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Atlantic Cod
Photo: Atlantic Cod, Gadus morhua.
Atlantic cod, Gadus morhua
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Where are they found? Arctic Ocean, Atlantic Ocean

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The Atlantic cod is closely tied to the history of Maritime Canada. When European explorers first arrived, they wrote about cod being so plentiful that they could be caught by simply scooping them up in a bucket. Over time, the cod populations declined, and in 1992, a complete ban on cod fishing was declared, following the collapse of the Canadian East Coast cod fishery. Over-fishing, predation by seals and climate change have been proposed as causes of the decrease in cod numbers.

Atlantic cod can grow up to 2 m (6.5 ft.) long. They can weigh up to 95 kg (210 lb.), but typically weigh only 5 kg (10 lb.). They can live up to 24 years.

Atlantic cod come in a variety of colours, including grey, green, red and brown. They have a pale line along the side of their body, called a lateral line. Atlantic cod also have a single whisker-like barbel on their chin.

There are four populations of Atlantic cod in Canada: the Arctic population, the Newfoundland and Labrador population, the Laurentian North population, and the Maritimes population. These four populations are classified separately by COSEWIC (the Committee on the Status of Endangered Wildlife in Canada) for determining how endangered they are.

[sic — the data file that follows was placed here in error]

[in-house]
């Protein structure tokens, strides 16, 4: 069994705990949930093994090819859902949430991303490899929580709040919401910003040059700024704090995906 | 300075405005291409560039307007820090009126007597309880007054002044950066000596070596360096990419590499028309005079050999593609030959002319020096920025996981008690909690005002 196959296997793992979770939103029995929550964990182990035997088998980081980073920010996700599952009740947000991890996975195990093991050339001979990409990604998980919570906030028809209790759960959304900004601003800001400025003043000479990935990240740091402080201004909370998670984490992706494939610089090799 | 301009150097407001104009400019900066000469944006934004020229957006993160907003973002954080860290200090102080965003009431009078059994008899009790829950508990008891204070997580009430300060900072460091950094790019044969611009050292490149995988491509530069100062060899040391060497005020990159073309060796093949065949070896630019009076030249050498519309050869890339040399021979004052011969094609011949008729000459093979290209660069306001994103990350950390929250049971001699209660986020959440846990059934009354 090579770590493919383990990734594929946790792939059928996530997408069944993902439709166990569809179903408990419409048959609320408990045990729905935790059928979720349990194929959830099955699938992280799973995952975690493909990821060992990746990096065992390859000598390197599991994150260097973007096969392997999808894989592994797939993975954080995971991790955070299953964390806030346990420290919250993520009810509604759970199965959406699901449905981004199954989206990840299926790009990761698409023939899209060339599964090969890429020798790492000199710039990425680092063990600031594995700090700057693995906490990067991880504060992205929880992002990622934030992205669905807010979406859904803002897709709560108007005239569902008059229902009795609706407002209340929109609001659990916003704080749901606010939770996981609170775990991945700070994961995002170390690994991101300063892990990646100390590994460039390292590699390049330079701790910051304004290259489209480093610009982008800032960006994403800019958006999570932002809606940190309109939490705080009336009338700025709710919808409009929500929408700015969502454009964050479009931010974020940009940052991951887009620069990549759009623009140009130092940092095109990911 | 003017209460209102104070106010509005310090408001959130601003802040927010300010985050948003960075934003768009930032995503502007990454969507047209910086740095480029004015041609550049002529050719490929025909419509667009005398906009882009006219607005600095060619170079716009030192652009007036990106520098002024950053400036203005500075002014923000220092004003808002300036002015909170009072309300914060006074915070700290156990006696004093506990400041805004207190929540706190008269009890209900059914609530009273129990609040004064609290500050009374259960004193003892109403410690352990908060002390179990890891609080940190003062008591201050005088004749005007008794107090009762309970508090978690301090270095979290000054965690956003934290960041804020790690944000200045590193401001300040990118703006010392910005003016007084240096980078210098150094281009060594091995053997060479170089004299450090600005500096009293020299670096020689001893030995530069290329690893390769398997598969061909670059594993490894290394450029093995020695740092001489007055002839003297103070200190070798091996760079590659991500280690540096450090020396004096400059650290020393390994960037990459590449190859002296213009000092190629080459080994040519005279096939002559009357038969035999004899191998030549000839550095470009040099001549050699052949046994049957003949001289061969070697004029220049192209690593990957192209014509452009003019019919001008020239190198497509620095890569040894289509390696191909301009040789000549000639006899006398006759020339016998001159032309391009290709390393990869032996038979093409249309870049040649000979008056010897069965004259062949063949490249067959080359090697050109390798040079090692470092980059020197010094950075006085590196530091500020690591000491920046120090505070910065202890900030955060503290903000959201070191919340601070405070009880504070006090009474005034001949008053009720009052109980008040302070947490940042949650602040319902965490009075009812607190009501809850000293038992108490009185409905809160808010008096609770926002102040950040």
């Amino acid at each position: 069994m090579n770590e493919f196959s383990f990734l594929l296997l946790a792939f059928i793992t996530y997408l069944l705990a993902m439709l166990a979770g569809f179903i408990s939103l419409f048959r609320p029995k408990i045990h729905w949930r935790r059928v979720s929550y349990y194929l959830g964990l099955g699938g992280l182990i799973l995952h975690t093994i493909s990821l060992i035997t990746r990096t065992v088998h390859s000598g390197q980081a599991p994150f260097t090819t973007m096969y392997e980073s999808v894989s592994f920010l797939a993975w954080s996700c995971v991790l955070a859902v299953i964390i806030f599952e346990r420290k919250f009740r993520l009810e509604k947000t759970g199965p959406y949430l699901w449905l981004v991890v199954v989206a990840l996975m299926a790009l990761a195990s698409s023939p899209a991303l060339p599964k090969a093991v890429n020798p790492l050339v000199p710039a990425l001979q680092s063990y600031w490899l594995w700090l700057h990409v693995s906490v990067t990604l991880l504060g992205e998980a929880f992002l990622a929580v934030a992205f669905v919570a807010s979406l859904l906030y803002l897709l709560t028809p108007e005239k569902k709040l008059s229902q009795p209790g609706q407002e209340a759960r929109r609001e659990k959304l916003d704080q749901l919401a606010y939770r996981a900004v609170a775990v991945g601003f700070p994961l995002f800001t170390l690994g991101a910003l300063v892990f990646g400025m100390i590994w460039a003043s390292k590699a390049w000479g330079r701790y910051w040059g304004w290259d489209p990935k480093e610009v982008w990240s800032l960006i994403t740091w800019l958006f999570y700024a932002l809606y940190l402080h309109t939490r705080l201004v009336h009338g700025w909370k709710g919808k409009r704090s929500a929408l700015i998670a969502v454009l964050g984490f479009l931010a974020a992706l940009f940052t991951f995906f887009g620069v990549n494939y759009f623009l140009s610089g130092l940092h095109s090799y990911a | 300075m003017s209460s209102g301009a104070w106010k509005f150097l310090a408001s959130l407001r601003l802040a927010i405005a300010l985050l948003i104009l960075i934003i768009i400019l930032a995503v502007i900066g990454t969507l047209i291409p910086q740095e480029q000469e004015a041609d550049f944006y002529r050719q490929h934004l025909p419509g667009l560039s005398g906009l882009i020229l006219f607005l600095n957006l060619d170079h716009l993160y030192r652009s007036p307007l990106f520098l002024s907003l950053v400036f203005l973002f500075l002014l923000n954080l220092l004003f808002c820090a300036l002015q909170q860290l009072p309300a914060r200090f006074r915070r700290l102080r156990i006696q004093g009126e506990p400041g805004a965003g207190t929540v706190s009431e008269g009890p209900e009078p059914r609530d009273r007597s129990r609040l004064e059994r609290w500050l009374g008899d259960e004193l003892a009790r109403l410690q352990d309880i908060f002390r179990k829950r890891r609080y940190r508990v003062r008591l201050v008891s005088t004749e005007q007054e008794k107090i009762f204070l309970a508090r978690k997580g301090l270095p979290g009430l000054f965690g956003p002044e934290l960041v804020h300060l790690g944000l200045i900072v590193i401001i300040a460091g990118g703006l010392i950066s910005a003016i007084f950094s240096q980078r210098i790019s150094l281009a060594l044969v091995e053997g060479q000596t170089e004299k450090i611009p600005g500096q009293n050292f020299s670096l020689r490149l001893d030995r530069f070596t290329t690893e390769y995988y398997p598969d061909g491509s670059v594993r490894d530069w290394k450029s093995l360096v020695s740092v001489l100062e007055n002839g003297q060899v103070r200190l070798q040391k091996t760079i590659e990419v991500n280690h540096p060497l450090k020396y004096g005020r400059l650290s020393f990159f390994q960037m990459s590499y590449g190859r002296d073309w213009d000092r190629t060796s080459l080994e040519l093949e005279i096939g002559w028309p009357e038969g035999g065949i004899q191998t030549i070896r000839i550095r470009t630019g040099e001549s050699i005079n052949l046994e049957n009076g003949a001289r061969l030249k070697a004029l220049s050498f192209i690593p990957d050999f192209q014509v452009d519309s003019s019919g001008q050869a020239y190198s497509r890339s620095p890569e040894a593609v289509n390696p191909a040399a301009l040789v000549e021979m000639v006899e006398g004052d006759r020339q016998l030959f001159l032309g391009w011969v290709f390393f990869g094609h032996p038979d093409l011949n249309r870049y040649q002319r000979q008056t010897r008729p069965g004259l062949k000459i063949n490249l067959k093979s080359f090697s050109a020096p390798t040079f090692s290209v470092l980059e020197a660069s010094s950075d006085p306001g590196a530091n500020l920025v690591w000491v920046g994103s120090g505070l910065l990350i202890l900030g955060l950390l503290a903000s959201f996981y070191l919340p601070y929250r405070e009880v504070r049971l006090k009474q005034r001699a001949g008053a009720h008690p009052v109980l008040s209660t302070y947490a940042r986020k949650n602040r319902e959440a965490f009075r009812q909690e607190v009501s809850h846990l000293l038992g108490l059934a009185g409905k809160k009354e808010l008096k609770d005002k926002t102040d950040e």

Atlantic cod are typically found in continental-shelf waters of the North Atlantic. They feed up to depths of 350 m (1,148 ft.), but tend to swim to shallower waters to spawn.

Atlantic cod mature at five years old. They spawn every year after that, though they will sometimes skip a year.

When Atlantic cod first hatch, the fry eat zooplankton and small crustaceans. As they grow, the young fish eat shrimp and small lobsters. Adults eat mainly herring and capelin.

Seals are the main predator of Atlantic cod. Prior to 1992, Atlantic cod were also a heavily fished species. Their meat is highly valued for eating because it has a mild taste and large flakes.

Historically, Atlantic cod was dried and salted. It was shipped back to Europe as Canada's first real export. Salt cod is still a popular dish today, though it is often made with species other than cod, due to the collapse of the Atlantic cod fisheries.

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Photo: Atlantic Cod, Gadus morhua. Photo: Atlantic Cod, Gadus morhua. Photo: Atlantic Cod, Gadus morhua. Photo: Atlantic Cod, Gadus morhua. Photo: Atlantic Cod, Gadus morhua. Photo: Atlantic Cod, Gadus morhua. Photo: Atlantic Cod, Gadus morhua. Photo: Atlantic Cod, Gadus morhua. Photo: Atlantic Cod, Gadus morhua.

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“Atlantic Cod”. [Online]. Natural History Notebooks. Canadian Museum of Nature.
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Illustration: Common Mola (Mola mola).


Common mola, Atlantic cod and Atlantic hagfish: Added as part of our national Water Project.

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